Why oh why we need another global TLD – especially one as ungainly as .mobi – goodness only knows. It’s yet another opportunity to extract cash from companies who are “protecting” their brand by registering every domain combination. Whatever. If you can’t remember the domain, have it in an email, a link, a bookmark or – heaven forfend – from Google then adding a spurious new TLD isn’t really going to help.
Much can be made of the fact that the .com/.co.uk/.org/.net of the same root name can be very different companies. So what? If they’re very different you try the options or google. Once you know/remember then there’s no further confusion. People are domain-specific and will remember the site that resonates with them.
A while ago, when I was at the BBC, the bbc.com domain was owned by Boston Business Consulting. They registered it first and – unless they were PBS-listening liberals – may not even of known of Her Brittanic Majesty’s Broadcasting Service. Anyone landing on their site would equally not have confused their home page for BBC News Online even for a second and would have moved on (probably via the helpful link on the BBC.com homepage ).
I’m not dismissing the issue, but I see it only as a problem during initial searches.
Tim Berners-Lee commented in Edinburgh this year that given his time again he’d have changed the positioning of the ‘.com’ in URLs so that you had a hierarchical ‘description’ of the domain – ie “.co.uk.business”. This would have helped distinguish between CrabHeaven in the UK and CrabHeaven in the US. Still, you wouldn’t know from the name whether it was a soft-shell eat-till-you-drop restaurant or a sanctuary for aging crustaceans.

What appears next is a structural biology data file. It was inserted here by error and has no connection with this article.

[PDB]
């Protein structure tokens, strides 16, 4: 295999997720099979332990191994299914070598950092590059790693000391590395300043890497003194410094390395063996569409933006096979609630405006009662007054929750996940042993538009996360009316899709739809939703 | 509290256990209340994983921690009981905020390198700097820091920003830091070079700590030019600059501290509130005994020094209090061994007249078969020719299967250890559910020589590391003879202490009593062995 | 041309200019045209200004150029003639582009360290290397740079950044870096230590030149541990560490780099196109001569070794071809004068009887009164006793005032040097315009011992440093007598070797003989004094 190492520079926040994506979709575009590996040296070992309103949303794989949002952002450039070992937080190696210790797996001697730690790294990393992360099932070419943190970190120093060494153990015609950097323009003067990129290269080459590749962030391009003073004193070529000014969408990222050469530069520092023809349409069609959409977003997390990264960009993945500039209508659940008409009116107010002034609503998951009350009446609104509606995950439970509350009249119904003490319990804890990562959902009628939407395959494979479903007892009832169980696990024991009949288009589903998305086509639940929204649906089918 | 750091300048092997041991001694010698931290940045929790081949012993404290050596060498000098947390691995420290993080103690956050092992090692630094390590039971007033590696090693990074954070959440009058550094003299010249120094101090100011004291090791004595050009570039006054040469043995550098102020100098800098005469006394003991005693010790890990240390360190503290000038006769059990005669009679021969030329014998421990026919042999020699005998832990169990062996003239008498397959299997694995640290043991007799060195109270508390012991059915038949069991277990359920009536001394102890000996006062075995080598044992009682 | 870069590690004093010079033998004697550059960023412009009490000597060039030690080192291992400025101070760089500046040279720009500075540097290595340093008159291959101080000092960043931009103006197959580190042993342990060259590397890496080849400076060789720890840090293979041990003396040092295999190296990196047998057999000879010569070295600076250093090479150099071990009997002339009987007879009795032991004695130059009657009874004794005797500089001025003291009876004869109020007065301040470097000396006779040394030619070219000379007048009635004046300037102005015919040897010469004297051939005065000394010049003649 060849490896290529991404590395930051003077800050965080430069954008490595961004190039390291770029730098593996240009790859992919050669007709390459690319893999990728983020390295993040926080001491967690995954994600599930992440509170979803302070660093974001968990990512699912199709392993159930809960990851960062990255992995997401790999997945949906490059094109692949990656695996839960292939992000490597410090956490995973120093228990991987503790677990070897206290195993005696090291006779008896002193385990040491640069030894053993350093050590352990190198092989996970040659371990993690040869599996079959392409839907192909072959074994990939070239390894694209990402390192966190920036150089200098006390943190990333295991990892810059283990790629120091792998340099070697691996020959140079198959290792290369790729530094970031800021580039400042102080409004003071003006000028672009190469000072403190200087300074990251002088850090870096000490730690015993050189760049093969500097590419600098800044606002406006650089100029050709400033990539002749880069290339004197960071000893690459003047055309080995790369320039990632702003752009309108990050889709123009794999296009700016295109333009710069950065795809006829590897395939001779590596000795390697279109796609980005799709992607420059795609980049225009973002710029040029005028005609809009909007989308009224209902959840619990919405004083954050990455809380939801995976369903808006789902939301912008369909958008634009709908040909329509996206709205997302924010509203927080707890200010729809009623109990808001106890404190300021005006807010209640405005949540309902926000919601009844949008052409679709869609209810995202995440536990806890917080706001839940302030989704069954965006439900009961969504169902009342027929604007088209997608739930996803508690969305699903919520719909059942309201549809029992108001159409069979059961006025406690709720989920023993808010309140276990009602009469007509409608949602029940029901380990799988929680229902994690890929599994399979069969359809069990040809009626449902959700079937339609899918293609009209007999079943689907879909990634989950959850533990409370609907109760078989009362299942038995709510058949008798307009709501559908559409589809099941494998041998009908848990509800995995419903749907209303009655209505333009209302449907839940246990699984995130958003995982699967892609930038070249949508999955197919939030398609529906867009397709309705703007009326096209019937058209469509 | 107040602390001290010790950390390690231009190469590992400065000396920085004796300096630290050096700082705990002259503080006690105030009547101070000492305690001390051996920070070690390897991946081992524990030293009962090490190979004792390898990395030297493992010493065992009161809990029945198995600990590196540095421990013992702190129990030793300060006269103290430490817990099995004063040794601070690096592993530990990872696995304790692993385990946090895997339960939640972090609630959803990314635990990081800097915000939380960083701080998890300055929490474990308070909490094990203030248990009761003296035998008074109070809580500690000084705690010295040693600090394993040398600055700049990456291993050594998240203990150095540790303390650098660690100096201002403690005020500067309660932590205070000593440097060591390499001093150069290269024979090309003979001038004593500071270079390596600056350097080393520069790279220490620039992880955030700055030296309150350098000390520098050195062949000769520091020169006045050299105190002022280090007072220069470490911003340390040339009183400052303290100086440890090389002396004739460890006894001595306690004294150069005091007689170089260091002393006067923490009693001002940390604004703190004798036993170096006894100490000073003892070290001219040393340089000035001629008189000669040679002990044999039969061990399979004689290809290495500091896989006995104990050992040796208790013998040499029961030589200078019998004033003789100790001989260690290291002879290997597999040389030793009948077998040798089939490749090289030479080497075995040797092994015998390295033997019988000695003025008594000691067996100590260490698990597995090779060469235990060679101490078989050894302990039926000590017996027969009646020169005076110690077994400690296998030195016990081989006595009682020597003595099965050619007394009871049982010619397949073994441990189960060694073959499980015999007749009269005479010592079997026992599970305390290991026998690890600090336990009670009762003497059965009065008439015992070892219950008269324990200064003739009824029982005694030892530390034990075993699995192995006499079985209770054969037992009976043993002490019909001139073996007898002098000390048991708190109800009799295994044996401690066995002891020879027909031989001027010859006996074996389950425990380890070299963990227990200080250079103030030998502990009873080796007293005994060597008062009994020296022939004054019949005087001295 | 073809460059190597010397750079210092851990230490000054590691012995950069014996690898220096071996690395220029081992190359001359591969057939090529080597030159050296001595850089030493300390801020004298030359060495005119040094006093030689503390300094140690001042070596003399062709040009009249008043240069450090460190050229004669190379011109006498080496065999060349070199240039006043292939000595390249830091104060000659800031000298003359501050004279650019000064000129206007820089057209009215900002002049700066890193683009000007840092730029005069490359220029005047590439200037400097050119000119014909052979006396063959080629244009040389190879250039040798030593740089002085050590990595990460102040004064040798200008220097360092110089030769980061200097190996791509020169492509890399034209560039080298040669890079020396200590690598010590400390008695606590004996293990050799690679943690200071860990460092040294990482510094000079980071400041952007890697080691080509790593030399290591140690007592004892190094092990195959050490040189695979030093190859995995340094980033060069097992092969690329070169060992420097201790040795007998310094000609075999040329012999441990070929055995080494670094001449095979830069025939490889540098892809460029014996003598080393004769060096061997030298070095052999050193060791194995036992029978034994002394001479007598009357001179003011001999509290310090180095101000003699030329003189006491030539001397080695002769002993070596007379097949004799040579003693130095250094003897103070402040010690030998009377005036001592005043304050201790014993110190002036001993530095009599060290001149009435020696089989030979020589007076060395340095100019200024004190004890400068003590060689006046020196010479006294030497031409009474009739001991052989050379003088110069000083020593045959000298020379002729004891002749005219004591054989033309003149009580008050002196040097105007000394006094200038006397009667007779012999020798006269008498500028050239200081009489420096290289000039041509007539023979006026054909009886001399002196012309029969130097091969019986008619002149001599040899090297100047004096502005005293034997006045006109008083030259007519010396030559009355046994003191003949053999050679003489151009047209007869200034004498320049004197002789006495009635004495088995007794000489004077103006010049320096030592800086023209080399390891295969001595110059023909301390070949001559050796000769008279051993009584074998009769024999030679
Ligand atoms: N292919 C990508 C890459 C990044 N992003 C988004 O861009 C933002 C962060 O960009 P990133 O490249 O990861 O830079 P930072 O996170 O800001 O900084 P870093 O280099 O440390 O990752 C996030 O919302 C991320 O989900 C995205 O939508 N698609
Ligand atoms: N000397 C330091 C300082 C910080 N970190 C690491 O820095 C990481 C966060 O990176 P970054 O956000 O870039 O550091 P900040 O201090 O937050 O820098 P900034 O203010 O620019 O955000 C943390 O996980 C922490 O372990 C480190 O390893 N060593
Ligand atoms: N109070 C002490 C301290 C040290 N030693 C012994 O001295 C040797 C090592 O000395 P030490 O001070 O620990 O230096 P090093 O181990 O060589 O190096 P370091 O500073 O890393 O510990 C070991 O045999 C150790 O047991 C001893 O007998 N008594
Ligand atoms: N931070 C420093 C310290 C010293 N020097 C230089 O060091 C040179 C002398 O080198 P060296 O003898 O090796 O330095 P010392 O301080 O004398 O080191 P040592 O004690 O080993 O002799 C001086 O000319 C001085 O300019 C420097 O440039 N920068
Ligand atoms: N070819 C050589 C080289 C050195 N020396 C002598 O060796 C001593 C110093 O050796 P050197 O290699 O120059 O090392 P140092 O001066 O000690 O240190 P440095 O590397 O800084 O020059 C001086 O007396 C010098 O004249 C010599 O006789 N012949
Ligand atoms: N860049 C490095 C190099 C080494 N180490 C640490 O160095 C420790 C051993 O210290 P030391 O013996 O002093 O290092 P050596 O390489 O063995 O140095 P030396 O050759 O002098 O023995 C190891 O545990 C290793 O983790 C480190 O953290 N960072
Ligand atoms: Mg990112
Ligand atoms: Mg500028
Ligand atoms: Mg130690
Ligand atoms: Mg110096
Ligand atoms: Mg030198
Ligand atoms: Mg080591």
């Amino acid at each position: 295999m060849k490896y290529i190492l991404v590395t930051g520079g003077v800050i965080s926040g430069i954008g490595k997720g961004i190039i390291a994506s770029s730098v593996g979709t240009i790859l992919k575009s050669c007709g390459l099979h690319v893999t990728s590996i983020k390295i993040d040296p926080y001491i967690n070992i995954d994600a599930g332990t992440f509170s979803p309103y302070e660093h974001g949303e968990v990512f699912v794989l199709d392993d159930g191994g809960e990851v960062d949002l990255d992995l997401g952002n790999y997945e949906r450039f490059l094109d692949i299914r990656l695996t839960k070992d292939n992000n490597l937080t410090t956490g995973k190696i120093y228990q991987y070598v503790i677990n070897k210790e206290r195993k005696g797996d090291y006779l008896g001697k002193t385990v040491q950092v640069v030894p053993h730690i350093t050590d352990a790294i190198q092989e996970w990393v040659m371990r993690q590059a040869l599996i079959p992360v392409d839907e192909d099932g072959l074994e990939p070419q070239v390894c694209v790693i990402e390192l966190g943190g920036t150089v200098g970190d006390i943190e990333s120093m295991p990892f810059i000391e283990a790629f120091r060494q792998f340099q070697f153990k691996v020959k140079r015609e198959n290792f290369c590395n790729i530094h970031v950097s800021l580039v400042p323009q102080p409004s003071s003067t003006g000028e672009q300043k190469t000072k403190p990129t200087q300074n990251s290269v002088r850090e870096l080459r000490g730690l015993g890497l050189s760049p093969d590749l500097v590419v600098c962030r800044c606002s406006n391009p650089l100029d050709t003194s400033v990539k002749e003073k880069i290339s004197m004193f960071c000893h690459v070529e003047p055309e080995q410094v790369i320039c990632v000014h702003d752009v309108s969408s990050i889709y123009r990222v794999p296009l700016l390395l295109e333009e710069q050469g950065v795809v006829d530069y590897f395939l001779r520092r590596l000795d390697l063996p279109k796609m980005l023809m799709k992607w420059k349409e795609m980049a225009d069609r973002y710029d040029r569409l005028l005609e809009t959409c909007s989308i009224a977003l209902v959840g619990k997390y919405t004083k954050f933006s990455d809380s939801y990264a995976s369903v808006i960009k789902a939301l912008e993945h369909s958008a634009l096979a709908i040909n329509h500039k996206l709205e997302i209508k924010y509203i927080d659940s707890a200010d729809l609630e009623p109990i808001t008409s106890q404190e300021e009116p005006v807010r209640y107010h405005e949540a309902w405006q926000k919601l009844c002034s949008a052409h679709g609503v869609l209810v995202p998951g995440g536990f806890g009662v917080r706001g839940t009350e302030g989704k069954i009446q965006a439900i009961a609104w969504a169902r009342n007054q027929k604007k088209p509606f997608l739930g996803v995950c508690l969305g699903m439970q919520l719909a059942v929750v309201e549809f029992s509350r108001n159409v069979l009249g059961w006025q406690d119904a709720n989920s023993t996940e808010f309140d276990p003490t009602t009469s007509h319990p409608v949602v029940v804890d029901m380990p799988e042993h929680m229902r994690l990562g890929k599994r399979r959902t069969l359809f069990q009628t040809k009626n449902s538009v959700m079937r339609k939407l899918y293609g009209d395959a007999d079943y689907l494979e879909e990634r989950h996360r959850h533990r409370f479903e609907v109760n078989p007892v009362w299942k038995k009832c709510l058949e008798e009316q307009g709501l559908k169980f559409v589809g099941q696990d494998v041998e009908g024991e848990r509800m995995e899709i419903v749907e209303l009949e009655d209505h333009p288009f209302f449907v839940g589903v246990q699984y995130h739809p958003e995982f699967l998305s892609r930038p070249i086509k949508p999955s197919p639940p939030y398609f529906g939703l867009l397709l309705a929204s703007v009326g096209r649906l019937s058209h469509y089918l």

To demand that level of knowledge (eg having a description that would qualify a domain as .shop, .consultant, .dentist, .evulevillain etc) is unrealistic.
Take “Apple” – whether the computer company (oops – digital iLife business) or the Beatle’s music business – the word has no real descriptive role. That’s branding for you. “Tequila” – the drink? the advertising agency? a hotel? a holiday company? All of them.
With the .com extension becoming effectively invisible and unhelpful in finding the company you’re after we need other mechanisms for finding the sites we’re after.
My own view is that you’ll be found by linkages, by search or by savvy, considered promotion (eg the URL in print material). Having .eu and .mobi extensions will be relevant for a small number of pan-european or mobile-related businesses, but for the rest of us it’s probably not worth the effort.
As URL promotion becomes ubiquitous people’s ability to read, register and remember domains will also improve dramatically – look at how people “understand” without effort the structure of phone numbers, post codes and car registration plates.
If you are keen on making distinctions within your domain, however, there’s a neat tip from one of the commenters on the e-MediTidbits article:
The best solution I see is the suggestion by Travis Smith of Hop Studios in his comment to one of my previous postings: m..com/.net/.org. With this convention, we all get our mobile sites — and we get to type less (assuming your site uses www. now).
And best of all: It’s free.